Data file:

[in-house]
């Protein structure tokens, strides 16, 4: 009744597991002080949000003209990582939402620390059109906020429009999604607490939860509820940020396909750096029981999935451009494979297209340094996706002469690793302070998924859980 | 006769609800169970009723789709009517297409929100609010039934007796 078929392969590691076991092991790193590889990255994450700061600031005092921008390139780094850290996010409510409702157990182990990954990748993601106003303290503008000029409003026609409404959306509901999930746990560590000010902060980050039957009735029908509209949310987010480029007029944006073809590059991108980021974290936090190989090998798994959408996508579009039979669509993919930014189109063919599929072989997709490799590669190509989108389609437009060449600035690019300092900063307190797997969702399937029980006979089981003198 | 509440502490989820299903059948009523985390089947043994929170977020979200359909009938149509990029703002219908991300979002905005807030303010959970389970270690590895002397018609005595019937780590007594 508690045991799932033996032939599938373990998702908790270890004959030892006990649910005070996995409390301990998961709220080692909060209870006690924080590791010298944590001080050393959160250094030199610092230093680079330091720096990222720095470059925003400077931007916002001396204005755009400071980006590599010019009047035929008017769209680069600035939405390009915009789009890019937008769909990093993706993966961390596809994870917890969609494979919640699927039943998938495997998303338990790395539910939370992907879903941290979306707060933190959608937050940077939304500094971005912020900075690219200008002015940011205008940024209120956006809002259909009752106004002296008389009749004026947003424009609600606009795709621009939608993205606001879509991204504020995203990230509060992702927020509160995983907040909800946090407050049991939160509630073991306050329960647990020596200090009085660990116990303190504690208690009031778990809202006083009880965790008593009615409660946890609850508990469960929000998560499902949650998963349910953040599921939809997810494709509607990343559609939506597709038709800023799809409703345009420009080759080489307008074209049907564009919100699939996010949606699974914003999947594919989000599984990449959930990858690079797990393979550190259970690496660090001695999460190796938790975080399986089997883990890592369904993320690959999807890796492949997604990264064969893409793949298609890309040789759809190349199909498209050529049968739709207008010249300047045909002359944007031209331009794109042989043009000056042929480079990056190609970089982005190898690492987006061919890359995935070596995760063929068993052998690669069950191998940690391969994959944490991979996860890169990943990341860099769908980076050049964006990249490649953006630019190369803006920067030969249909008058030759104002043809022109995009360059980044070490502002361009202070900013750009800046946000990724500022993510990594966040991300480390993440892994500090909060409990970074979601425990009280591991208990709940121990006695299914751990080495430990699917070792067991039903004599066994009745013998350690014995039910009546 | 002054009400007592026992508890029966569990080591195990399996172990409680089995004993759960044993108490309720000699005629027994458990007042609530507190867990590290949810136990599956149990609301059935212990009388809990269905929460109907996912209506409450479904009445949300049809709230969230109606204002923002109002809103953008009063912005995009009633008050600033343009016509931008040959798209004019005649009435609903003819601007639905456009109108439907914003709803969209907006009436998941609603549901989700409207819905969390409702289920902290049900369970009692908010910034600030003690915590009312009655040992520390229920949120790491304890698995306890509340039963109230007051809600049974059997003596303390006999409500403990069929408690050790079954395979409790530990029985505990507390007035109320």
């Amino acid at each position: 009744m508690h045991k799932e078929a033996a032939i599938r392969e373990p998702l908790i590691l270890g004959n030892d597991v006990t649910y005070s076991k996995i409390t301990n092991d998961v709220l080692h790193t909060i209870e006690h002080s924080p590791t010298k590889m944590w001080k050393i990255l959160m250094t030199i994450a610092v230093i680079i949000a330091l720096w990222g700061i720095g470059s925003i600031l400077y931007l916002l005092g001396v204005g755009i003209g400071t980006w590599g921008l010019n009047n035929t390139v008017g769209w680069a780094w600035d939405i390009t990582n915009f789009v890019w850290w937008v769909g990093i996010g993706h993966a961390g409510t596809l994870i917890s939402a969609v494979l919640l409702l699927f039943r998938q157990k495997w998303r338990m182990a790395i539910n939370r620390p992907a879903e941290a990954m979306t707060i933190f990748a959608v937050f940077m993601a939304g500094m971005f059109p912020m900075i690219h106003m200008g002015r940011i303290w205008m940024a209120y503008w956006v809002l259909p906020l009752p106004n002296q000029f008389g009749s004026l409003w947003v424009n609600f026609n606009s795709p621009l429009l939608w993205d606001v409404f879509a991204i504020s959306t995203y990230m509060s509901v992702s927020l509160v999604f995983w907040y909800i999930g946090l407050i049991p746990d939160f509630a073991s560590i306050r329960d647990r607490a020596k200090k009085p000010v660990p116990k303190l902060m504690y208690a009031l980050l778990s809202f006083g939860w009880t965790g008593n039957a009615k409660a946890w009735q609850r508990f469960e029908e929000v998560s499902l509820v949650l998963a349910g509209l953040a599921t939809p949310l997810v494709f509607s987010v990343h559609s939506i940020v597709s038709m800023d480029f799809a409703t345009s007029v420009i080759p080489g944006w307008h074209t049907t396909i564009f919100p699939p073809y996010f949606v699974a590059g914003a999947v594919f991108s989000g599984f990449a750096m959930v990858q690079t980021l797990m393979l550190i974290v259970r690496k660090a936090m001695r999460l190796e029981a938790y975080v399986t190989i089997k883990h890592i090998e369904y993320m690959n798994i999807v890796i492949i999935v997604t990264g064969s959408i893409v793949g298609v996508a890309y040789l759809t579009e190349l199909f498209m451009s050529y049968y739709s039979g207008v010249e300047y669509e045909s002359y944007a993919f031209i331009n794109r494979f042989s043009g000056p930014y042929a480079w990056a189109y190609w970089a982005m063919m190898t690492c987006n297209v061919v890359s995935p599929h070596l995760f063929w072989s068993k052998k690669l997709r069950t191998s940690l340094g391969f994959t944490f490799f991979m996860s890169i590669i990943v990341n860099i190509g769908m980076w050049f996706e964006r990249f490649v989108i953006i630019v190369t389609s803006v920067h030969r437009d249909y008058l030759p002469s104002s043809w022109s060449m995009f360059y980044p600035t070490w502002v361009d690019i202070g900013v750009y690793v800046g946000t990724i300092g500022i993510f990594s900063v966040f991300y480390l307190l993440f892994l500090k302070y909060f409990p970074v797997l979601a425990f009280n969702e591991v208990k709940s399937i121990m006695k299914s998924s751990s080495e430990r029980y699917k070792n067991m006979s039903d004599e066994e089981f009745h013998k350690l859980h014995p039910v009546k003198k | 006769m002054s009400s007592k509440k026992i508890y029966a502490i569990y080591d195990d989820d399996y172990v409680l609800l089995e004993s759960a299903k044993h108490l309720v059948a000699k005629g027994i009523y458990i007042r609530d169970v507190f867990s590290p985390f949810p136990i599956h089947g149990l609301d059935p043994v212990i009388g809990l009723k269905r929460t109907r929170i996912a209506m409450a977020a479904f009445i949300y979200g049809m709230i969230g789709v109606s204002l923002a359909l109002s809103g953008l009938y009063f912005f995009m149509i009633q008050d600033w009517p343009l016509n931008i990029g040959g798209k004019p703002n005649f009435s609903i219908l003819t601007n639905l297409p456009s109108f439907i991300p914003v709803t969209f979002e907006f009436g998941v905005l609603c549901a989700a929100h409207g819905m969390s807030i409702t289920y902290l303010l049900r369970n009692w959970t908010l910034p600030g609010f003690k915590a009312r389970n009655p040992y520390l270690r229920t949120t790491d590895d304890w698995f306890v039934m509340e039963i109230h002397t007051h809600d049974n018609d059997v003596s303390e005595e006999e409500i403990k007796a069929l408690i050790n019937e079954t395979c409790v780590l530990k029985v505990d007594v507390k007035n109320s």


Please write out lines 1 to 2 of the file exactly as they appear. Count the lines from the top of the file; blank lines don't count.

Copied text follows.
[in-house]
């Protein structure tokens, strides 16, 4: 009744597991002080949000003209990582939402620390059109906020429009999604607490939860509820940020396909750096029981999935451009494979297209340094996706002469690793302070998924859980 | 006769609800169970009723789709009517297409929100609010039934007796 078929392969590691076991092991790193590889990255994450700061600031005092921008390139780094850290996010409510409702157990182990990954990748993601106003303290503008000029409003026609409404959306509901999930746990560590000010902060980050039957009735029908509209949310987010480029007029944006073809590059991108980021974290936090190989090998798994959408996508579009039979669509993919930014189109063919599929072989997709490799590669190509989108389609437009060449600035690019300092900063307190797997969702399937029980006979089981003198 | 509440502490989820299903059948009523985390089947043994929170977020979200359909009938149509990029703002219908991300979002905005807030303010959970389970270690590895002397018609005595019937780590007594 508690045991799932033996032939599938373990998702908790270890004959030892006990649910005070996995409390301990998961709220080692909060209870006690924080590791010298944590001080050393959160250094030199610092230093680079330091720096990222720095470059925003400077931007916002001396204005755009400071980006590599010019009047035929008017769209680069600035939405390009915009789009890019937008769909990093993706993966961390596809994870917890969609494979919640699927039943998938495997998303338990790395539910939370992907879903941290979306707060933190959608937050940077939304500094971005912020900075690219200008002015940011205008940024209120956006809002259909009752106004002296008389009749004026947003424009609600606009795709621009939608993205606001879509991204504020995203990230509060992702927020509160995983907040909800946090407050049991939160509630073991306050329960647990020596200090009085660990116990303190504690208690009031778990809202006083009880965790008593009615409660946890609850508990469960929000998560499902949650998963349910953040599921939809997810494709509607990343559609939506597709038709800023799809409703345009420009080759080489307008074209049907564009919100699939996010949606699974914003999947594919989000599984990449959930990858690079797990393979550190259970690496660090001695999460190796938790975080399986089997883990890592369904993320690959999807890796492949997604990264064969893409793949298609890309040789759809190349199909498209050529049968739709207008010249300047045909002359944007031209331009794109042989043009000056042929480079990056190609970089982005190898690492987006061919890359995935070596995760063929068993052998690669069950191998940690391969994959944490991979996860890169990943990341860099769908980076050049964006990249490649953006630019190369803006920067030969249909008058030759104002043809022109995009360059980044070490502002361009202070900013750009800046946000990724500022993510990594966040991300480390993440892994500090909060409990970074979601425990009280591991208990709940121990006695299914751990080495430990699917070792067991039903004599066994009745013998350690014995039910009546 | 002054009400007592026992508890029966569990080591195990399996172990409680089995004993759960044993108490309720000699005629027994458990007042609530507190867990590290949810136990599956149990609301059935212990009388809990269905929460109907996912209506409450479904009445949300049809709230969230109606204002923002109002809103953008009063912005995009009633008050600033343009016509931008040959798209004019005649009435609903003819601007639905456009109108439907914003709803969209907006009436998941609603549901989700409207819905969390409702289920902290049900369970009692908010910034600030003690915590009312009655040992520390229920949120790491304890698995306890509340039963109230007051809600049974059997003596303390006999409500403990069929408690050790079954395979409790530990029985505990507390007035109320």